MONDAY: March 16, 2020: WHAT a red letter day for Edward Cummings at Scone today!
Now training in his own right at Hawkesbury since setting up shop just over 12 months ago after previously training in partnership with his father Anthony at Royal Randwick for a number of years, Cummings claimed his first double.
And it was no surprise either to the grandson of the legendary Bart Cummings, who prepared a remarkable 12 Melbourne Cup winners.
His great grandfather Jim also prepared a Melbourne Cup winner (Comic Court in 1951).
Tri Nations (Rory Hutchings, $3.60 joint favorite) turned in an impressive performance, coming from last to overpower his rivals in the Maiden Plate (1300m).
Then the stars aligned for Cummings to make it a day to remember when $17 chance Gin Runner beat Wyong stablemates Value Abbey ($21) and $3.60 favorite Hubble in the Class 2 Handicap (1400m).
Gin Runner was Cummings’ first runner in the Group 3 Black Opal Stakes at Canberra last March, and gave him a breakthrough success at Wellington last July in a 2YO Maiden Plate (1100m) when he was ridden by Ashley Morgan.
Mitchell Bell had the mount on Gin Runner today, but was indisposed after riding in the previous race – and fortunately Morgan was in the right place to substitute.
It was only Morgan’s second ride for the Hawkesbury mentor, and thus maintained a perfect record for him; a fact which he light heartedly mentioned on dismounting.
Cummings, a fifth generation trainer, was confident about Tri Nations’ prospects first-up and his hopes for a double rose after the three-year-old’s last to first victory.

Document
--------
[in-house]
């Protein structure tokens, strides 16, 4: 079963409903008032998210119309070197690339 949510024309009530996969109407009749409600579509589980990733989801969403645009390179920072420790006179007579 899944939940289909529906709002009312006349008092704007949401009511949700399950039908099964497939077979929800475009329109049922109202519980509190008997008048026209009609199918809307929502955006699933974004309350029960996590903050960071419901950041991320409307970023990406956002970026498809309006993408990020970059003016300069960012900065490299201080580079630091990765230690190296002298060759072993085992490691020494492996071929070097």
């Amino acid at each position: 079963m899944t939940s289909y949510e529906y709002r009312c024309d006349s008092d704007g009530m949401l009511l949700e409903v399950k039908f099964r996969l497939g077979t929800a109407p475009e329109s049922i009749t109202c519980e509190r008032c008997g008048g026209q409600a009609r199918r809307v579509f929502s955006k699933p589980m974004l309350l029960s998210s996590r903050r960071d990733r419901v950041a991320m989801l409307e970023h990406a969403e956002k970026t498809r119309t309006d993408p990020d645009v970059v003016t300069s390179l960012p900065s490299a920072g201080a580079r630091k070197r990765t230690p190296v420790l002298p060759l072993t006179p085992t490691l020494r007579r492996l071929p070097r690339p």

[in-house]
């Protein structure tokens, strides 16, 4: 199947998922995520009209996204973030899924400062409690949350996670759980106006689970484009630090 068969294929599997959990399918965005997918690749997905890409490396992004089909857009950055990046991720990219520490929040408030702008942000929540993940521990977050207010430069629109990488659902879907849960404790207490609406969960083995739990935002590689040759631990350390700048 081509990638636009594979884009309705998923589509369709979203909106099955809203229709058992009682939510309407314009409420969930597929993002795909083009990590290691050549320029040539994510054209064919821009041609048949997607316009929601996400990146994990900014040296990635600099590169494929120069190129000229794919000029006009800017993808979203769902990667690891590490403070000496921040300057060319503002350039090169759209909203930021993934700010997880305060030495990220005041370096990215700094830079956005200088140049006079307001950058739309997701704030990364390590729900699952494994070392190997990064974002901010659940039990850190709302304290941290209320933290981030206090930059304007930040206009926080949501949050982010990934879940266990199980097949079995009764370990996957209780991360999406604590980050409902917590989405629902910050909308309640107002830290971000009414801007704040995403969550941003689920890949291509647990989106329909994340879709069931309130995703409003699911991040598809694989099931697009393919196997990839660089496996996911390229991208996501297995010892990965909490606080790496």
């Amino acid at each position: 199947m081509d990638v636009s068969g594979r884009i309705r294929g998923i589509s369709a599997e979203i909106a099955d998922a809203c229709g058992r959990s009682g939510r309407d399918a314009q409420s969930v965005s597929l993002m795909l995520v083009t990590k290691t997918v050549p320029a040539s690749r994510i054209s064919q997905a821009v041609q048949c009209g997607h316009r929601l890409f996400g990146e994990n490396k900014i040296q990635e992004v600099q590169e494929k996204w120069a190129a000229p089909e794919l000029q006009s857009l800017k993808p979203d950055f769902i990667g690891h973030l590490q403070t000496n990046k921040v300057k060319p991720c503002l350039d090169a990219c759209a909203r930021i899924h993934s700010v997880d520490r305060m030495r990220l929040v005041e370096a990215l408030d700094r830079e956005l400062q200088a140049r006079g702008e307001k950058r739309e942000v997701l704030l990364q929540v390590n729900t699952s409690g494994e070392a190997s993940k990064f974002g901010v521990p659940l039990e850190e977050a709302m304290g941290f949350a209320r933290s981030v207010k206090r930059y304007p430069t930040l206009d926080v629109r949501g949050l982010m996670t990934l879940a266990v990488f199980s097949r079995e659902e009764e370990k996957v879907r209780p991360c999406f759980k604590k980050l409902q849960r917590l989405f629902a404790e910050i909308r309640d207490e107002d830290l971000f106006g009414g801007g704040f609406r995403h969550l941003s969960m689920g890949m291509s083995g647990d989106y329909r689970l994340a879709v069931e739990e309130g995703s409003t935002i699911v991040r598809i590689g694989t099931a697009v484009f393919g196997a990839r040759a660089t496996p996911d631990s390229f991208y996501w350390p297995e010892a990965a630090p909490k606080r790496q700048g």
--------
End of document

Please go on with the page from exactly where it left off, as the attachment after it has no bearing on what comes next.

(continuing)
“Both my Scone winners galloped together on the course proper at Hawkesbury last Thursday morning,” Cummings said on his way home.
“The trackwork rider of Gin Runner was obviously happy with his work because he asked me after the gallop where he was heading, and I told him he was going to Scone on Monday.
“It’s been a great day; a terrific result for our stable.”
Cummings’ double boosted his number of winners this season to four, following on from Sunborn at Newcastle in December and Vendome at Bathurst in January.
Tri Nations, a three-year-old by Wandjina, is well named. His dam Lovetorn was born in Australia but raced in South Africa, and he was initially pinhooked as a weanling before Cummings bought him for $40,000 in November, 2018 at the New Zealand Bloodstock Ready To Run yearling sale.
Now that he has shed his maiden status, his trainer is hoping he can continue to progress and perhaps measure up to a nice race toward the end of the Sydney autumn carnival.
Cummings described Gin Runner’s victory as “tradesmanlike”. “He did a good job; it was his first run in five weeks and the track at Scone had a bit of give in it and suited him perfectly,” he said.